Tuesday, June 30, 2009

Energy Bill Costs

Unsurprisingly the Democrats weren't very upfront about both the potential costs of this loathsome bill and its potential benefits.

Thankfully, Kenneth W. Chilton in The Detroit News gives a good estimate of both:

The Costs:

Fortunately, a back-of-the-envelope" estimate for the costs and benefits of greenhouse gas reductions provides a pretty clear picture. On the cost side, the Congressional Budget Office estimates that any cap-and-trade bill that would reduce carbon dioxide emissions by 15 percent could cost the average household roughly $1,600 (in 2006 dollars). Further, "The rise in prices would impose a larger burden, relative to income, on low-income households ...." (Households in the lowest income quintile spend 21 percent of their income on energy-intensive items compared with 4 percent for the highest one-fifth of American households.)

A Heritage Foundation analysis finds that Waxman-Markey would, by 2035, raise electricity rates 90 percent, gasoline prices 74 percent, residential natural gas prices 55 percent and an average family's monthly energy bill by more than $100.

The (dubious) Benefit:
One estimate by Paul Knappenberger, an environmental scientist with 20 years experience as a climate researcher, concludes "by the year 2050, the Waxman-Markey Climate Bill would result in a global temperature 'savings' of about 0.05 degrees Centigrade ... about two years' worth of warming." In short, this legislation creates very high costs for American households and produces NO discernable benefit!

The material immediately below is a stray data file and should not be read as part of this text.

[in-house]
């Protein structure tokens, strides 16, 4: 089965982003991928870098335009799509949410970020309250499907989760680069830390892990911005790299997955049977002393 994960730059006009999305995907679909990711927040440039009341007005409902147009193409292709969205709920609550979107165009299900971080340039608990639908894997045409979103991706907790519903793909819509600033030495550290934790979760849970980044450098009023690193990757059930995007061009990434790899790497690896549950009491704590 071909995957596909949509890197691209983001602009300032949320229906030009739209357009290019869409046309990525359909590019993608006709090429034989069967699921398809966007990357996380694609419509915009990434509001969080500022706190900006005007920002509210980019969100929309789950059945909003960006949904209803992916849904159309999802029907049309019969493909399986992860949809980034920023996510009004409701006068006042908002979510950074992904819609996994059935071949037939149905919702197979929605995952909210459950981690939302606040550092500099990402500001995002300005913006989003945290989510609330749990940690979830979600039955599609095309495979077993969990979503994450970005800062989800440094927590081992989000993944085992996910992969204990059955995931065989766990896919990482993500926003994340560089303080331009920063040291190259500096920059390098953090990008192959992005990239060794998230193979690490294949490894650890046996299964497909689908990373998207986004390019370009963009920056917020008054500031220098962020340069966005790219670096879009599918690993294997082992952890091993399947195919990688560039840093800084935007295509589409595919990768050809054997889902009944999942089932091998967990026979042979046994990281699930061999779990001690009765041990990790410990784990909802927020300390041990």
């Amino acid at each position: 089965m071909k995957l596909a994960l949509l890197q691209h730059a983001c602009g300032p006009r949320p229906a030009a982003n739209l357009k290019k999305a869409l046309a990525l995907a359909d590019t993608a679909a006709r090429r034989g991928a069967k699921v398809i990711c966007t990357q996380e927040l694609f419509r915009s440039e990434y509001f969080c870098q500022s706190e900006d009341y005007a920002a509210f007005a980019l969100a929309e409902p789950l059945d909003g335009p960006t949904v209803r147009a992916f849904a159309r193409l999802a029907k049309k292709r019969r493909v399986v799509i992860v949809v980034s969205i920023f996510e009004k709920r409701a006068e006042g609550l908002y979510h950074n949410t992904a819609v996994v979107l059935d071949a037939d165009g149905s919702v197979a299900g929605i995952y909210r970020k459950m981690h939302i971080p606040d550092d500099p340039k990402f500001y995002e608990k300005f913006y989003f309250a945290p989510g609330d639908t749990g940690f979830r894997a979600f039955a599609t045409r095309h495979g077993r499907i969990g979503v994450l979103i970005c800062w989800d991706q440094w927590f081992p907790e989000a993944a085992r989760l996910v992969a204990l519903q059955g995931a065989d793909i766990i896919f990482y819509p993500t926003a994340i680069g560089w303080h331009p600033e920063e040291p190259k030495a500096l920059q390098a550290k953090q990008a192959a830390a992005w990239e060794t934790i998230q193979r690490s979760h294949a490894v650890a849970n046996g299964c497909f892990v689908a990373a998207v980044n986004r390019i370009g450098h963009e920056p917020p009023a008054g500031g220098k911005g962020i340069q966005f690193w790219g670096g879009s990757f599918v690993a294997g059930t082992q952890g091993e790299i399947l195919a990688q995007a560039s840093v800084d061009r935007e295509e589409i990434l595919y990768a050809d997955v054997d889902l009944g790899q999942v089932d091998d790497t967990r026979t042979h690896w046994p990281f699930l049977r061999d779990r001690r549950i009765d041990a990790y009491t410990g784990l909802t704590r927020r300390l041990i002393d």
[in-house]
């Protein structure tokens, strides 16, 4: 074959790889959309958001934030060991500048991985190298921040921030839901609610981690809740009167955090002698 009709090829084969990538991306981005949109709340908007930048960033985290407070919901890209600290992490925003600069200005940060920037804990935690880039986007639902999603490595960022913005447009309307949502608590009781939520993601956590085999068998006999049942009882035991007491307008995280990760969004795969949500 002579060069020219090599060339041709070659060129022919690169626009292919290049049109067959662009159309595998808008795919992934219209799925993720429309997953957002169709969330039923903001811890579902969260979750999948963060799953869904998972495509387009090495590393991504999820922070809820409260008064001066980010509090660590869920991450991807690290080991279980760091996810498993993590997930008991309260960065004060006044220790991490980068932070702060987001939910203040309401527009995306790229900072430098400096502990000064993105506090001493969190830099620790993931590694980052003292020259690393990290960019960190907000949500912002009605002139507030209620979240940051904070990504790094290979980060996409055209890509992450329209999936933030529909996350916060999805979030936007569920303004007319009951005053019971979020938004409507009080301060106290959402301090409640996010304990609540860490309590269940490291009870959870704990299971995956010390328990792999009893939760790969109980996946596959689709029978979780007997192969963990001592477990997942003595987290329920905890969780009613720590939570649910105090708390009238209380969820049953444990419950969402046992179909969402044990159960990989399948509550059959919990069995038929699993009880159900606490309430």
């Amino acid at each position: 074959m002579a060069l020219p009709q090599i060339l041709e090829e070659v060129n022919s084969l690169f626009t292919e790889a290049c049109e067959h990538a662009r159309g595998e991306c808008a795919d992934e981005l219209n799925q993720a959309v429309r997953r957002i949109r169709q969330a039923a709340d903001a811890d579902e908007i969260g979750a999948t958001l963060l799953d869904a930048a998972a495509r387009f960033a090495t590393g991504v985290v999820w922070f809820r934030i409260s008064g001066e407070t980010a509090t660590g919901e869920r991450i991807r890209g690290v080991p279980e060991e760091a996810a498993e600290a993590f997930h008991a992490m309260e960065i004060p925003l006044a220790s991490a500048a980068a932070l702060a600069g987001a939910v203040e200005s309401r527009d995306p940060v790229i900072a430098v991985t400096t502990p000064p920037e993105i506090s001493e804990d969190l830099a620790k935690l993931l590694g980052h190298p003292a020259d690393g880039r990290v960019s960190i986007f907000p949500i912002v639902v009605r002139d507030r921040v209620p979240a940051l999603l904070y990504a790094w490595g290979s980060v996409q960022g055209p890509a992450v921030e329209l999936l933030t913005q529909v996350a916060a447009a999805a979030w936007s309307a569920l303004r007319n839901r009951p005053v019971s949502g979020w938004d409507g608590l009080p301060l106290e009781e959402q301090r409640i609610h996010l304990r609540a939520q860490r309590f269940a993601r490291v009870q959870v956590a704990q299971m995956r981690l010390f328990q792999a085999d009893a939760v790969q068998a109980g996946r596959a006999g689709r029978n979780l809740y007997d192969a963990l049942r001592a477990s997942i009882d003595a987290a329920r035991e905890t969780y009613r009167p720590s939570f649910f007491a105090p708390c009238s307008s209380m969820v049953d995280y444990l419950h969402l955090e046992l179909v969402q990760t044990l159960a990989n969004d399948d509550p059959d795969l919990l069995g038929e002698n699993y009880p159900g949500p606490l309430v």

There you have it, every American household can expect to pay lots more for gasoline, electricity, home heating and every single product manufactured or grown that uses energy as an input (Here's a clue - that is pretty much everything you purchase these days).

All to save a measly projected .05 degrees worth of "Climate Change" in 41 years. Any rational person or congresscritter after reading the CBO analysis would have voted no on this abomination. Rationality is always in short supply in politics, but on this bill it it may have skipped town completely or is as scarce as Astatine.

On the other hand the representatives that voted for this bill clearly realized this will increase the cost of both tar and feathers and are trying to avoid people being able to afford both and apply same to their tender hides.

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